|Short Name:||Jane M. Marshall|
|Full Name:||Marshall, Jane (Jane Manton), 1924-|
Jane Marshall graduated from Southern Methodist University, Dallas, with both a Bachelor and Masters degree in music. She has served in a number of United Methodist churches in Texas and taught in both public schools and at Southern Methodist University. A strong advocate of congregational song, she has written a number of hymn tunes as well as served on the editorial committees of several hymnbooks. A contributor to music journals, she is the author of Grace Noted, a collection of homilies, essays and poems published by Hope Publishing Company.
Jane Marshall's compositions, many of which have taken on "classic" status include, from the 1950s, "My Eternal King" and two other magnificent works for SATB: "He Comes to Us" and "None Other Lamb." During the 1960s, she produced We Would Offer Thee This Day and The Prayers I Make. In the 1970s, choirs were singing her "Sometimes a Light," with its William Cowper text and "Come, My Soul," with a John Newton text.
Subsequent decades added saw her concentrate upon texts from the Psalms, including the release of Psalms Together, a 1986 collection of six unison antiphons for cantor or choir and congregation using psalm texts from the Common Lectionary, which may be performed in a variety of ways. Verses from Psalm 85 were selected for her simple yet expressive "A Psalm of Peace," and a new translation of Psalm 100 by Gary Chamberlain is the basis for the vivacious a cappella work, "Shout To The Lord." Finally, Psalm 145 provides the inspiration for another winner -- her extended anthem for SATB, organ and handbells, "I Will Extol Thee." Here, a swirling accompaniment undergirds the lively and spirited vocal lines which are frequently in unison.
She has also written many sacred choral compositions with non-scriptural texts. Although based upon the New Testament passage, I Corinthians 13, the Christopher Wordsworth text for "The Greatest of These" is an original poem. All four stanzas are sung in a strophic manner, the congregation being invited to sing with the choir on the first and last stanzas. David Mowbray's prayer text "Come to Us, Creative Spirit" thoughtfully deals with the skills of "poet, painter, music maker." Here Marshall has sympathetically given marvelously melodic lines to each of the choral parts.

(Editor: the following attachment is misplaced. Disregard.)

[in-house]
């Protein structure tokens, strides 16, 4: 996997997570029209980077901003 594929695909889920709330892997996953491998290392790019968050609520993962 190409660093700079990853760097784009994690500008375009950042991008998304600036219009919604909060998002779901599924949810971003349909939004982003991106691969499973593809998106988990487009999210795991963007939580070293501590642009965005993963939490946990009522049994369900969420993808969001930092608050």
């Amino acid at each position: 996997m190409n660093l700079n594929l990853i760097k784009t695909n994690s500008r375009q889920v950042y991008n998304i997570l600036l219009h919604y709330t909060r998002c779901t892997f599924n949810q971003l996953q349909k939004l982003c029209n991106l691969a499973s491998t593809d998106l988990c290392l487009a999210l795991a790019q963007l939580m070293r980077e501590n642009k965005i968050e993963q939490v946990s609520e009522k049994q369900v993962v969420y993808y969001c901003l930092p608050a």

In the 1990s. there appeared four selections for unison choir and congregation in the God Speaks series. Each one begins and ends with an antiphon using the text of Psalm 119:105. In each case, the middle section is a different scriptural text and new music. All are most singable.
Marshall has consistently and purposefully selected meaningful. un-hackneyed texts for her compositions. An example is the two-part mixed voice composition "Love, Joy, and Peace." In its call to share Gods gifts of love, joy, and peace, the contemporary text of English hymn writer Fred Pratt Green counteracts the present predominant quest on the part of many to get rather than give. In "You Call Us, Lord" there is an interesting combination. The original text is by the composer. However, an alternate wedding text by Fred Pratt Green has also been provided. The musical basis is the admirable John Edwards tune RHOSYMEDRE (if you do not know this tune, search it out--it is wonderful). The first stanzas have a rhythmic baroque-like accompaniment in contrast to the steady longer note values of the sung melody. The accompaniment for the second stanza is a relaxed triple figure whereas the third stanza is in a traditional chorale style with the melody placed in the tenor part.
Thus has Jane Marshall altered the landscape of sacred choral music in America. A look at her compositions for church choirs is a look at musical mountains across a broad tableland. The view is wonderful.
|Texts by Jane M. Marshall (8)||As||Instances|
|From Miles Around||Jane Marshall, 1924- (Author)||3|
|Jesus ama cada uno (Jesus cares for everyone)||Jane M. Marshall (Author)||2|
|Holy Ghost, dispel our sadness||Jane Marshall (Author, st. 2)||1|
|[Ten Lepers] (What gift can we bring)||Jane Marshall (Author)||1|
|What gift can we bring, what present, what token||Jane Marshall, b. 1924 (Author)||8|
|While Mary listened to the Lord||Jane Marshall, 1924- (Author)||2|
|With awe approach the mysteries||Jane Manton Marshall (b. 1924) (Author)||2|
|You call us, Lord, to be||Jane Marshall, 1924- (Author)||3|